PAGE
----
Ethnicity is also a well-known factor associated with cancer risk. African Americans are more likely to develop and die from colon cancer than Caucasians. Another high-risk group for getting colon cancer are people of Jewish eastern European descent.

Being Overweight or Obese

The link between colon cancer and obesity is strong. All told, people who are obese are over 30 percent more likely to develop this type of cancer than people of normal weight. The good news is that in your journey to lose weight, regular physical activity can actually protect you from developing colon cancer.

Type 2 Diabetes

Research has consistently shown a link between type 2 diabetes and the development of colon cancer, and this link exists independent of diet or being overweight.

Personal History of Colonic Polyps

The term colon polyp refers to an abnormal growth in the lining of the colon. Most commonly, cancers of the colon develop from adenomatous polyps, with adenocarcinoma being the most prevalent type of colorectal tumor. Adenomatous polyps can be villous (frond or leaf-like), raised, or flat.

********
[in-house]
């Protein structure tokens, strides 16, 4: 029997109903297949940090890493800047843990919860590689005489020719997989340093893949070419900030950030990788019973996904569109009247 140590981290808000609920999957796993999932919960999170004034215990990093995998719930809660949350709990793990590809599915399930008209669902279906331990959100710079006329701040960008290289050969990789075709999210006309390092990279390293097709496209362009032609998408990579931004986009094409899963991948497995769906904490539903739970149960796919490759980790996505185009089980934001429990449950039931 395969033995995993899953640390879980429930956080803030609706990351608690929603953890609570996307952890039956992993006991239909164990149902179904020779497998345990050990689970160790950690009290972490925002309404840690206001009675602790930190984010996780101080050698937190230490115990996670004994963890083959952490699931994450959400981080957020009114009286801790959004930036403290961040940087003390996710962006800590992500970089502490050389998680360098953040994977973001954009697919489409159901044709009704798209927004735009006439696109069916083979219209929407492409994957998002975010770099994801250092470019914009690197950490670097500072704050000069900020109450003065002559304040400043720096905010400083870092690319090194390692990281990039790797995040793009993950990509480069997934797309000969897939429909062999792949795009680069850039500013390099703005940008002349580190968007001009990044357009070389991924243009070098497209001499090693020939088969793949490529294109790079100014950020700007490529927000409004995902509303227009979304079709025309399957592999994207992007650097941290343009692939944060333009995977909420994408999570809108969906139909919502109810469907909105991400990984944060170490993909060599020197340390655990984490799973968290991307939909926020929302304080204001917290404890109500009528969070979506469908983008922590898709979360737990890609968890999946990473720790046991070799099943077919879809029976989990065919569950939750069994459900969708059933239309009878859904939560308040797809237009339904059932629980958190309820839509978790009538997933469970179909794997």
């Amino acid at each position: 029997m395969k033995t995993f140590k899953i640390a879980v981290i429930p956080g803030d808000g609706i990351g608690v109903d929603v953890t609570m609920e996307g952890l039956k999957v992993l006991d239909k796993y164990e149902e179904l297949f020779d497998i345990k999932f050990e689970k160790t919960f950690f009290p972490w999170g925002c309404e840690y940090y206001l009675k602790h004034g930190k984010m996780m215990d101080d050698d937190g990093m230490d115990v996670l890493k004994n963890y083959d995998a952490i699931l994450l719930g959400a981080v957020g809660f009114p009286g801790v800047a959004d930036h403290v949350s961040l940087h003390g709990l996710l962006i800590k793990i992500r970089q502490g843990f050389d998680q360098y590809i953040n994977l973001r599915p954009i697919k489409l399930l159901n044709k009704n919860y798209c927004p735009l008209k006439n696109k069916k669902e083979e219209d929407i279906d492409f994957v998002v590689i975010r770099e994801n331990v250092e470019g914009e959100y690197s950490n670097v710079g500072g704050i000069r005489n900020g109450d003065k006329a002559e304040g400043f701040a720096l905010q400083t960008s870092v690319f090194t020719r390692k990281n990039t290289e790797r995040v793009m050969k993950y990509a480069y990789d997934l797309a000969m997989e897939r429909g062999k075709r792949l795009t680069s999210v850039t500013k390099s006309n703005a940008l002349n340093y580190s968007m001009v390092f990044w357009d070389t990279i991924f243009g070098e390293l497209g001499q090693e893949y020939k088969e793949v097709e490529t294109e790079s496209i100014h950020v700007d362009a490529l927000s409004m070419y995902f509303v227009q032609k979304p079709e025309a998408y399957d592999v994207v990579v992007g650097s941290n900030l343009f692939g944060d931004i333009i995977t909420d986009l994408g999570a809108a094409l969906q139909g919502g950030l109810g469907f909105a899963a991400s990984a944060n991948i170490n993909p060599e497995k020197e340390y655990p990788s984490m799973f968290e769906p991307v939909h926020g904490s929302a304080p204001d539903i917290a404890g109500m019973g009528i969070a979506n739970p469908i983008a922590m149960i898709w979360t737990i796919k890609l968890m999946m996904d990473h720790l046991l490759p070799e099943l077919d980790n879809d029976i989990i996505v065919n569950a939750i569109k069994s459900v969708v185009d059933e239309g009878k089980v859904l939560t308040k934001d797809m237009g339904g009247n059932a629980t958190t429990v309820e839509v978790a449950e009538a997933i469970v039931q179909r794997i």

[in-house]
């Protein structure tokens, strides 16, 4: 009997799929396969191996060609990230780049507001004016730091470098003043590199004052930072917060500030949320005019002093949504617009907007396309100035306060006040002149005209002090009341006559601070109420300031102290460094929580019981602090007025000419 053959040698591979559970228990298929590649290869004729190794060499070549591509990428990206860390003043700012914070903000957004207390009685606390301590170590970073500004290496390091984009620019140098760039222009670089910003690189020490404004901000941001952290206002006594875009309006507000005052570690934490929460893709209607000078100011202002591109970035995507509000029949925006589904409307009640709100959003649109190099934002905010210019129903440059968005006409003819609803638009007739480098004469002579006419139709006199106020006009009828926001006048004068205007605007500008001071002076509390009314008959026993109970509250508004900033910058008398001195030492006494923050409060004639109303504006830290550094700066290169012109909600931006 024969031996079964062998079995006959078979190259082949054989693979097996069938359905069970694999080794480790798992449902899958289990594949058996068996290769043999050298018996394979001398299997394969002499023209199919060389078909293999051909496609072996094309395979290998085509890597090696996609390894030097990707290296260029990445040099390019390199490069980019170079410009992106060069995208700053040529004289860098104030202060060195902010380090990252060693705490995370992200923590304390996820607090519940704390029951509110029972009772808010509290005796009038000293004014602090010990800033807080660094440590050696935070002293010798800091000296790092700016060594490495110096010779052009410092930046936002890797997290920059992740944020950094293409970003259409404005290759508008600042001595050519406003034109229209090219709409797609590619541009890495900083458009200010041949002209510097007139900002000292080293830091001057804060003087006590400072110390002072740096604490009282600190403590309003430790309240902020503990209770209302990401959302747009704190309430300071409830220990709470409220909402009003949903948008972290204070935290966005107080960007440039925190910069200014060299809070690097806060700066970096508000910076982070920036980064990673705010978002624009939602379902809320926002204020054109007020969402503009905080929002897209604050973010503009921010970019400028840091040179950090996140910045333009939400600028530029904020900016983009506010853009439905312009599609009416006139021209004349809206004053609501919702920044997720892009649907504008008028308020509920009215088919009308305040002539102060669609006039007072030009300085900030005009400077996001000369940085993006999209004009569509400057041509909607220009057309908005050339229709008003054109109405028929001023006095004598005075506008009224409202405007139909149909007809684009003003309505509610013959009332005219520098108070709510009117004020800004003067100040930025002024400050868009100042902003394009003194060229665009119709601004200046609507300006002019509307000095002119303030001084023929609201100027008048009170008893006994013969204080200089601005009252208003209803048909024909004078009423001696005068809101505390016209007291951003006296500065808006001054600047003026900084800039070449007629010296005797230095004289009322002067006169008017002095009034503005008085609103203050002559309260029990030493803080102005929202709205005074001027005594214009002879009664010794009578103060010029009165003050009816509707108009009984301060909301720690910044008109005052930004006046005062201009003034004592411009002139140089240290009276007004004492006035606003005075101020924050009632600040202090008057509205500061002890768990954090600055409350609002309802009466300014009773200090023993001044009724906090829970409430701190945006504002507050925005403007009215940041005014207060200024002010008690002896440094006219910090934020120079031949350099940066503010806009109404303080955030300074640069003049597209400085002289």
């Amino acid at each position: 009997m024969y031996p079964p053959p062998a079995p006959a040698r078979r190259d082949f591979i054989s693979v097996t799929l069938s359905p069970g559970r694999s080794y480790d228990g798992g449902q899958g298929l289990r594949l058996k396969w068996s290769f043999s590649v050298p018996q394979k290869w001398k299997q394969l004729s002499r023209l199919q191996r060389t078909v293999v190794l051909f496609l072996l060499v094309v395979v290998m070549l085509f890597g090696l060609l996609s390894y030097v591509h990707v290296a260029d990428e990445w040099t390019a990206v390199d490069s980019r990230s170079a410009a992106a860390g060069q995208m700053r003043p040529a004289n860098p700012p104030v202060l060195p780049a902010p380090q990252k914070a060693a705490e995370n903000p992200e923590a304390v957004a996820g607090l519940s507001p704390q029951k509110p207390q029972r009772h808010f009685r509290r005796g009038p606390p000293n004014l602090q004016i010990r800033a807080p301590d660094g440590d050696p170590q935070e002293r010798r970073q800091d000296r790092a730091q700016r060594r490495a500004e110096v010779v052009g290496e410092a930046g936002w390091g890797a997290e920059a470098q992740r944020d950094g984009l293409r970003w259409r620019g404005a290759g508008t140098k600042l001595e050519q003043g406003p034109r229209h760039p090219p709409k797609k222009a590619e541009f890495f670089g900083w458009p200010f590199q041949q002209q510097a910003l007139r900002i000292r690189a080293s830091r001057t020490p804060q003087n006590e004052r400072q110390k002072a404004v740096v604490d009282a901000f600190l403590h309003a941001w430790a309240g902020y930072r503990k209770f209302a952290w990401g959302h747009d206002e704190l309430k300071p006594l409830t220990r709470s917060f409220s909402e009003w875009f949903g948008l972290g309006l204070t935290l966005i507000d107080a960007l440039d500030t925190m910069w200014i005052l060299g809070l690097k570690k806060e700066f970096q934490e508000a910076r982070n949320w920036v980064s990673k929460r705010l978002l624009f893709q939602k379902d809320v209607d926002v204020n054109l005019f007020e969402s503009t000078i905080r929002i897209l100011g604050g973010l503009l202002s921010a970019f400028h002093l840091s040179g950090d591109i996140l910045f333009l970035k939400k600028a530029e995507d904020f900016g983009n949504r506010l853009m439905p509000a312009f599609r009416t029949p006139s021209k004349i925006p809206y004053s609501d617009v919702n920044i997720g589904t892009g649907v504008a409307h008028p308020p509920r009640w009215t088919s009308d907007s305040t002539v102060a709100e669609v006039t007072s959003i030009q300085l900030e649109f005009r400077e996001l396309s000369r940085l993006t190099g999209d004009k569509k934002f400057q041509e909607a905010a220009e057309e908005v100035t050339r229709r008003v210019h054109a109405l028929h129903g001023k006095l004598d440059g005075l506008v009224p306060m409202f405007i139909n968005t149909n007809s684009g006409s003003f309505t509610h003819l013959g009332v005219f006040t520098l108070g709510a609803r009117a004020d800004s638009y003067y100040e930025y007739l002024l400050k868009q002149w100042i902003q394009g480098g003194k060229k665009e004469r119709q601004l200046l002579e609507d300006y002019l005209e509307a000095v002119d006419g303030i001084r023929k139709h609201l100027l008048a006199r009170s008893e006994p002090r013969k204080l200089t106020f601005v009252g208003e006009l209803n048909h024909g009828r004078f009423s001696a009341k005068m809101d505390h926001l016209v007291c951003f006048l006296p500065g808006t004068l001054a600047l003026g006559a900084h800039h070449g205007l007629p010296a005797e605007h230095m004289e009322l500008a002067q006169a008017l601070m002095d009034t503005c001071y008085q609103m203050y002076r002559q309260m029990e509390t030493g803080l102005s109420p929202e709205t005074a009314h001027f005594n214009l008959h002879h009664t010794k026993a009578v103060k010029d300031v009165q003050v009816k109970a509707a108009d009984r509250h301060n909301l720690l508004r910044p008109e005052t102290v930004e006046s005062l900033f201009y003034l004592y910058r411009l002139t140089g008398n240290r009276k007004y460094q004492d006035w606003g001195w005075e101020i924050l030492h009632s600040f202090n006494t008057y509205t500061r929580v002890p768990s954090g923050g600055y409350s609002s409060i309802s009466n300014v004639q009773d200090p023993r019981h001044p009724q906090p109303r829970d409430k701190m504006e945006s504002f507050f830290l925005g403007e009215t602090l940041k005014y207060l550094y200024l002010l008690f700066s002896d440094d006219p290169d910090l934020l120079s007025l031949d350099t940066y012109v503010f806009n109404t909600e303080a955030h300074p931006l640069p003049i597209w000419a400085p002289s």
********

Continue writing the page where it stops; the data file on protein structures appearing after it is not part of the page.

Virtually all colon cancers develop from adenomatous polyps; having one or more adenomatous polyps increases your risk of developing colon cancer. This risk is even higher the larger the polyp, the more polyps you have, and whether the polyp show dysplasia, meaning it contains some abnormal-looking cells.

The upside is that when these polyps are found and removed via colonoscopy, they no longer have the opportunity to transform from precancerous to cancerous. 

Personal History of Inflammatory Bowel Disease

Inflammatory bowel disease (IBD) is characterized by conditions such as ulcerative colitis and Crohn's disease. Both are associated with the development of colon cancer, and disease duration is a major risk factor for identifying who (with IBD) is most at risk. 

For example, while the results of different studies vary slightly, according to one large study, the risk of colon cancer for people with ulcerative colitis was found to be 0.7 percent at 10 years, 7.9 percent at 20 years, and 33.2 percent at 30 years. 

In addition to disease duration, people with more extensive colitis (colon inflammation) are at a higher risk. More specifically, people whose entire colon is diseased (called pan-colitis) have the highest risk of developing colon cancer.